Bacteriophages or phages are viruses that can infect bacteria. These viruses are present in ecosystems where bacteria can be found. A wide range of food products needs the use of large-scale fermentation process. The manufacture of products such as cheese, sour cream, and buttermilk requires the use of lactic acid bacteria at large concentrations, Lacto-coccus lactis being one of the most important used species.
Lactococcal cultures are susceptible to be infected by lactococcal lytic phages. Mainly three species of these phages are encountered in dairy plants, SK1 (formerly 936-type), C2, and P335. These phages species possess a high tolerance to sanitation treatments and display an aggressive infective nature; they are often responsible for fermentation process issues such as low, delayed or incomplete process and variations in taste and texture of products.
In order to avoid lactococcal infection, it is important to determine the phage concentration in the environment and implement measures to control their levels. The use of ozone as a decontaminating agent has been introduced to the market. Ozone is an unstable gas. Its penetrability, high reactivity, and natural decomposition make ozone the ideal disinfectant to ensure the microbiological safety of elements and equipment, without leaving chemical residues. Ozone is 52% stronger than chlorine, and it has been proven to be more effective on a much larger set of microorganisms than all other disinfectants. In the present study, we report the impact of ozone treatment on the bacteriophages present in the air in a dairy factory.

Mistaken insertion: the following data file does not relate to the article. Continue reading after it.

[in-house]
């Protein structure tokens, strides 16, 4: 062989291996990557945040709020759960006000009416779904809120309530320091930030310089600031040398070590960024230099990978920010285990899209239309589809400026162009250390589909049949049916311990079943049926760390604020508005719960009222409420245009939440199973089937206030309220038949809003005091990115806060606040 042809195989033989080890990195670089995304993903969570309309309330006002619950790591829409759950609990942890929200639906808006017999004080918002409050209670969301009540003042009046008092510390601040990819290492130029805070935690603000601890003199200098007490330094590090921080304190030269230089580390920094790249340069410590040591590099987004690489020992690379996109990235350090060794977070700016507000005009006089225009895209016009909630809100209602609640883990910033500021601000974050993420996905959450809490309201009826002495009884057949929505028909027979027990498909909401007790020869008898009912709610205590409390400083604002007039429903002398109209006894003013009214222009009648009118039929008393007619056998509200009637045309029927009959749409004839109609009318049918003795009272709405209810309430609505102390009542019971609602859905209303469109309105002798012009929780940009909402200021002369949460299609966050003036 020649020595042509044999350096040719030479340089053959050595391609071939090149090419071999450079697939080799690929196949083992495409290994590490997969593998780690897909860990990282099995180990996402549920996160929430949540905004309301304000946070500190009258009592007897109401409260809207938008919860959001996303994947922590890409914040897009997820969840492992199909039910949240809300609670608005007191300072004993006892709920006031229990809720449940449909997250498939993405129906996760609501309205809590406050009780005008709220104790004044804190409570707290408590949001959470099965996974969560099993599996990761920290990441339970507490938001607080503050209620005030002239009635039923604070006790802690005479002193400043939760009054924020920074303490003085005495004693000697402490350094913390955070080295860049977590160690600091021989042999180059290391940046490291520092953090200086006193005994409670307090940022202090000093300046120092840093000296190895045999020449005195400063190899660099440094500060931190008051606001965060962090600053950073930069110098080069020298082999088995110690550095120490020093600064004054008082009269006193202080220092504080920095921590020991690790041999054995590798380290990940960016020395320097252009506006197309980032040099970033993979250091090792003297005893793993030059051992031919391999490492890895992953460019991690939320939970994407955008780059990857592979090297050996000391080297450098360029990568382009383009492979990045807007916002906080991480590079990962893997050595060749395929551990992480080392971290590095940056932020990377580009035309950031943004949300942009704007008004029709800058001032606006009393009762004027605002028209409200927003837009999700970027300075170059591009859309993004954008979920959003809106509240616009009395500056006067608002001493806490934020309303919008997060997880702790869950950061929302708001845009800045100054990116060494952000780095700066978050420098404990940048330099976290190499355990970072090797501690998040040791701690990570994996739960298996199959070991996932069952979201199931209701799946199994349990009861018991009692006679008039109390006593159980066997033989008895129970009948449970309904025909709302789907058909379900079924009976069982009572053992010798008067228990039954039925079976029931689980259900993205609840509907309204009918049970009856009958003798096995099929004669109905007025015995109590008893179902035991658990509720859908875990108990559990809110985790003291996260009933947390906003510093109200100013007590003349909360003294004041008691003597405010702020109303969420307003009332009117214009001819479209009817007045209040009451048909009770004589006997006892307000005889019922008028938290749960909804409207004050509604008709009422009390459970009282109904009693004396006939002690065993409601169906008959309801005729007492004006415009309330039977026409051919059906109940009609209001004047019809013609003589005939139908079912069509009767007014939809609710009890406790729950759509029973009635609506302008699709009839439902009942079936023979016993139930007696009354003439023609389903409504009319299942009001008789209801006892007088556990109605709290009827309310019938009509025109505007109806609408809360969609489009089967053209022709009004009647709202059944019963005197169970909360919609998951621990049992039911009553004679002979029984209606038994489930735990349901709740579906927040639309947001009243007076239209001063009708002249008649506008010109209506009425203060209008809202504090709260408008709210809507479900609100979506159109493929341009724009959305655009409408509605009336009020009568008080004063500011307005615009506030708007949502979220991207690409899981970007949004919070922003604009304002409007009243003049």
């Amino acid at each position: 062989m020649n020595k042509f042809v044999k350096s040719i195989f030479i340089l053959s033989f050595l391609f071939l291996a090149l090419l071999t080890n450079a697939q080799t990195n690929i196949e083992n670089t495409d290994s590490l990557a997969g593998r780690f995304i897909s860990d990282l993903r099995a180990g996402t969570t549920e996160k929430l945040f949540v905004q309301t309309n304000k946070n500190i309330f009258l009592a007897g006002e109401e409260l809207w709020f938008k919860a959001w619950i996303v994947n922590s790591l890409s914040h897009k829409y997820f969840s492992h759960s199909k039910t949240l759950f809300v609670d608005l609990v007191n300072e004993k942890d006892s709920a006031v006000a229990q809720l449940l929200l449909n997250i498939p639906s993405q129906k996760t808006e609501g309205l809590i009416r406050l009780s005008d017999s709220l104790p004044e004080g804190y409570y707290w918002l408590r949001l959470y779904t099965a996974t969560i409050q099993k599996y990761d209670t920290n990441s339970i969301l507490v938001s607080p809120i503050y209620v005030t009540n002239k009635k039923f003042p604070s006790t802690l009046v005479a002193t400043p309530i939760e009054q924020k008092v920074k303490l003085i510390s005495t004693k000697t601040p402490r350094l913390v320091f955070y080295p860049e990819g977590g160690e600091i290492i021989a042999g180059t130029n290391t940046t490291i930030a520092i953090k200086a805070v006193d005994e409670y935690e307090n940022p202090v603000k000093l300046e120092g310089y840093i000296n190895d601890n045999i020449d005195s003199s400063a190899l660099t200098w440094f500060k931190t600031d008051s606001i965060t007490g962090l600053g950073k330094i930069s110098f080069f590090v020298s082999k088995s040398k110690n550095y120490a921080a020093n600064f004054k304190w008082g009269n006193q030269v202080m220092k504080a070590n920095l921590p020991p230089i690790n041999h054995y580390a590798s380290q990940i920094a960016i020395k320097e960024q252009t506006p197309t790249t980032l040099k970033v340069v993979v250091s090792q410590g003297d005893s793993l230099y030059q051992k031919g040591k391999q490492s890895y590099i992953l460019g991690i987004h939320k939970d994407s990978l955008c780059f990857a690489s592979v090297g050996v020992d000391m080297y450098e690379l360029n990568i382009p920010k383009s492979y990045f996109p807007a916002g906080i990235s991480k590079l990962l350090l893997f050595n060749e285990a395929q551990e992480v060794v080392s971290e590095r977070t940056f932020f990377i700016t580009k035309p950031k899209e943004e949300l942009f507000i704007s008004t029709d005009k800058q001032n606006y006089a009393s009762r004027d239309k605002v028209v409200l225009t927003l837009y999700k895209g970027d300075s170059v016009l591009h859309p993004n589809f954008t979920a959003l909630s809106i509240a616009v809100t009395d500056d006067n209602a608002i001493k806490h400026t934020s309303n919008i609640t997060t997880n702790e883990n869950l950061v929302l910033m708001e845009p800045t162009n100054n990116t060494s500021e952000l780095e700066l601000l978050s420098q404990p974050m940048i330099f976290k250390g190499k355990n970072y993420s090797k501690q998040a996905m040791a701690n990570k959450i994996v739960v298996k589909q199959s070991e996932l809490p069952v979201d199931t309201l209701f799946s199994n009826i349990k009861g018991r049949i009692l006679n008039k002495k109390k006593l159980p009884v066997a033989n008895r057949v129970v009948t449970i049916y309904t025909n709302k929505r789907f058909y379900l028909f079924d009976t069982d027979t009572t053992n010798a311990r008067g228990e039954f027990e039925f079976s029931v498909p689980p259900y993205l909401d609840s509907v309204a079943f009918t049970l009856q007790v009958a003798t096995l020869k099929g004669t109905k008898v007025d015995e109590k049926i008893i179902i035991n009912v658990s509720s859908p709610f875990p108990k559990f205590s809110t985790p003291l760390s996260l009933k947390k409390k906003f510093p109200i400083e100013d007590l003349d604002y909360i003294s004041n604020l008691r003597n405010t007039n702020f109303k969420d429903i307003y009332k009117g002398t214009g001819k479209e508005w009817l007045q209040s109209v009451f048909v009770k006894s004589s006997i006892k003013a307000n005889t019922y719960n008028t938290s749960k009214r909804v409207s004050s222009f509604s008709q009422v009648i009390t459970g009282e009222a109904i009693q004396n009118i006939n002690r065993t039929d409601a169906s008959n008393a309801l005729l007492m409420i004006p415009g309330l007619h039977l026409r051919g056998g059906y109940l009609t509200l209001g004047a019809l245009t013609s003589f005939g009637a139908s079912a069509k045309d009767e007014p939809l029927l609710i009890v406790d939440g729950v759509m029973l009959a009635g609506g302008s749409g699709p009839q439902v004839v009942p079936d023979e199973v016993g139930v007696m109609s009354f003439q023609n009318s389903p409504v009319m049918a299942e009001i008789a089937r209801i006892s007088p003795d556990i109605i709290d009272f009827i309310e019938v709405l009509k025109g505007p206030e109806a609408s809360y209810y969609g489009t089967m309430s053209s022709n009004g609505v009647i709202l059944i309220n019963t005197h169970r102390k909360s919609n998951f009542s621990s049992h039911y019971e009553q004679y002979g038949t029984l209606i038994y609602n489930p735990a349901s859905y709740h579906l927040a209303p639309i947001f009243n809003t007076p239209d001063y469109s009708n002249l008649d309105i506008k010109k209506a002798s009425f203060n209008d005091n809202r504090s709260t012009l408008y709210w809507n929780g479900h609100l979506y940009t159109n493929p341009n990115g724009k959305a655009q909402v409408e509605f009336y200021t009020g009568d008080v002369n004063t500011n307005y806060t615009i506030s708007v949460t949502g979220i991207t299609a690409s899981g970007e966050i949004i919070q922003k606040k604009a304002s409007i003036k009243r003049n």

• Alphatech Mobile disinfection unit C28 N°439
• Coriolis® Compact, Bertin Technologies.
• Coriolis® Compact cones and caps, Bertin Technologies.
The volume of the treatment zone was about 1500 m3.
The ozone concentration targeted 2ppm/2h during 8h in the absence of workers.
Air samples were obtained by Coriolis® Compact 50L/min flow rate, during 5 hours at indicated times and conditions.
Samples were submitted to DNA extraction and PCR simplex with specific primers against C2, SK1 and P335 phages performed.
The bacteriophage detection was carried out by simplex PCR specific for Lactococcus lactis phages. The detection limits are from 101 to 102 phages / ml for Lactococcus phages.
Table 1. Ozone treatment had an impact on bacteriophages C2 type after each treatment the values went down to 10 phages /ml. SK1 type population seems to be hard to reduce, due either to higher contamination or resistance to this ozone treatment (under these experimental conditions). The second treatment did not seem to have an impact.
Fig 1. Coriolis® Compact in dairy plant facilities and Alphatech Mobil disinfection unit C28 N°439